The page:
Here's a final fun thing.  What is the sum of all Legendre symbols for a given prime?

@interact def _(p=(19,prime_range(100))): L = [legendre_symbol(a,p) for a in [0..p-1]] html("All Legendre symbols $\left(\\frac{a}{%s}\\right)$ can be listed:"%p) print L html("And they sum up to $%s$"%sum(L))

## Click to the left again to hide and once more to show the dynamic interactive window

This is cool, and a nice example of the kind of fun one can have experimenting.  What do you think?  Do you think we can prove it?

Homework, due Monday:

1. Show that $x^3=y^2-999$ has no integer solutions.
2. Show that the Pell equation $x^2-dy^2=1$, where $d$ is a perfect square, has just two solutions.
3. Look up the current best known bound on the number of integer points on a Mordell equation curve.
4. Verify that if $$x_0^2-ny_0^2=k\text{ and }x_1^2-ny_1^2=\ell$$ then $$x=x_0x_1+ny_0y_1,\; y=x_0y_1+y_0x_1\text{ solves }x^2-ny^2=k\ell\; .$$
5. Explain why the previous problem reduces to the method we used in the examples if we are trying to find use a tangent line to find more integer solutions to $x^2-5y^2=1$.
6. Find a non-trivial integer solution to $x^2-17y^2=-1$, and use it to get a nontrivial solution to $x^2-17y^2=1$.
7. Recreate the above geometric construction using tangent lines on the hyperbola with $x^2-5y^2=1$, and use it find three (positive) integer points on this curve with at least two digits for both $x$ and $y$.  Yes, you will have to find a non-trivial solution on your own; it's not hard, there is one with single digits.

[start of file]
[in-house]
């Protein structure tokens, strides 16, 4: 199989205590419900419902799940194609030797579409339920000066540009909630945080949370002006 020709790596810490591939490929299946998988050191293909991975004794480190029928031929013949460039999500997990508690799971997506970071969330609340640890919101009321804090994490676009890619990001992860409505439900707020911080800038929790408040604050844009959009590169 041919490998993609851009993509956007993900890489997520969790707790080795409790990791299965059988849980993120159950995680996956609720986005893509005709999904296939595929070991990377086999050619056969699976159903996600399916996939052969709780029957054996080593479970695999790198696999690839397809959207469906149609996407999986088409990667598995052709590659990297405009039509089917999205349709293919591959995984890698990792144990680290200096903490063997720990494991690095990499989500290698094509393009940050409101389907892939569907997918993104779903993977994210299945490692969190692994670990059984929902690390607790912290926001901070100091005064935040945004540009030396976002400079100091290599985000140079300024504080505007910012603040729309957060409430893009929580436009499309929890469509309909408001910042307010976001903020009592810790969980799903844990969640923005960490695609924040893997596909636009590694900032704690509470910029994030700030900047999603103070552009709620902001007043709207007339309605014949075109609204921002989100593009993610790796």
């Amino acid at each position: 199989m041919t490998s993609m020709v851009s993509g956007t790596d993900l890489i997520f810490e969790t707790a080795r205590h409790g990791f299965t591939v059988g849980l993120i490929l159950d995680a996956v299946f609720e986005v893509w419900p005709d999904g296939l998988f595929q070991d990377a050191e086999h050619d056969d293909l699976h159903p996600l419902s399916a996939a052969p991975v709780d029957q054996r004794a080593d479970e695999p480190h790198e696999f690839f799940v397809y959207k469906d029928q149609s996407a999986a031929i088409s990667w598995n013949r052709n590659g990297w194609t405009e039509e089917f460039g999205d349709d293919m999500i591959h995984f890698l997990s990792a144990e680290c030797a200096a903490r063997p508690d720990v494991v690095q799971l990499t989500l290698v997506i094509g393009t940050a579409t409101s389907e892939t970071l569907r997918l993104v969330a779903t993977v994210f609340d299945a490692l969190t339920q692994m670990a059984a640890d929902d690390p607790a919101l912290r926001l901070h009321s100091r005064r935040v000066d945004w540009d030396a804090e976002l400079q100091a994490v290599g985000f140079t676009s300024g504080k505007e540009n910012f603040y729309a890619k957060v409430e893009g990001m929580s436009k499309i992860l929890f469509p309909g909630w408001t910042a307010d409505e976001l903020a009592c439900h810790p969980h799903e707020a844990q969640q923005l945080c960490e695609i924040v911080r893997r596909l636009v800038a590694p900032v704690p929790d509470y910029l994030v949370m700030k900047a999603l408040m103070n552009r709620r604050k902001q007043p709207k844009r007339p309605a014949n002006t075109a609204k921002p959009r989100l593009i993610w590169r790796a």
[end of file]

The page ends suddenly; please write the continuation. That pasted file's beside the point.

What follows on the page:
8. Prove that if $e>1$, then there is no solution to $$x^2\equiv -1\text{ mod }(2^e)\; ;$$ use our knowledge of squares modulo 4.
9. For what $n$ does $-1$ have a square root modulo $n$?  (Hint: prime factorization and the previous problem.)
10. Solve $x^2+3x+5\text{ mod }(15)$ using completion of squares and trial and error for square roots to confirm the computation above.
11. Solve the following congruences without using a computer:
• $x^2+6x+5$ mod (17)
• $5x^2+3x+1$ mod (17)
12. Prove that $$\sum_{a=1}^{p-1}\left(\frac{a}{p}\right)=0\, .$$
13. Show that a quadratic residue can't be a primitive root if $p>2$.
14. Use Euler's Criterion to find all quadratic residues of 13.
15. Use Euler's Criterion to prove that $2$ has a square root modulo $p$ if $p\equiv 1\text{ mod }(8)$.  (We'll prove the rest of your conjecture next time.)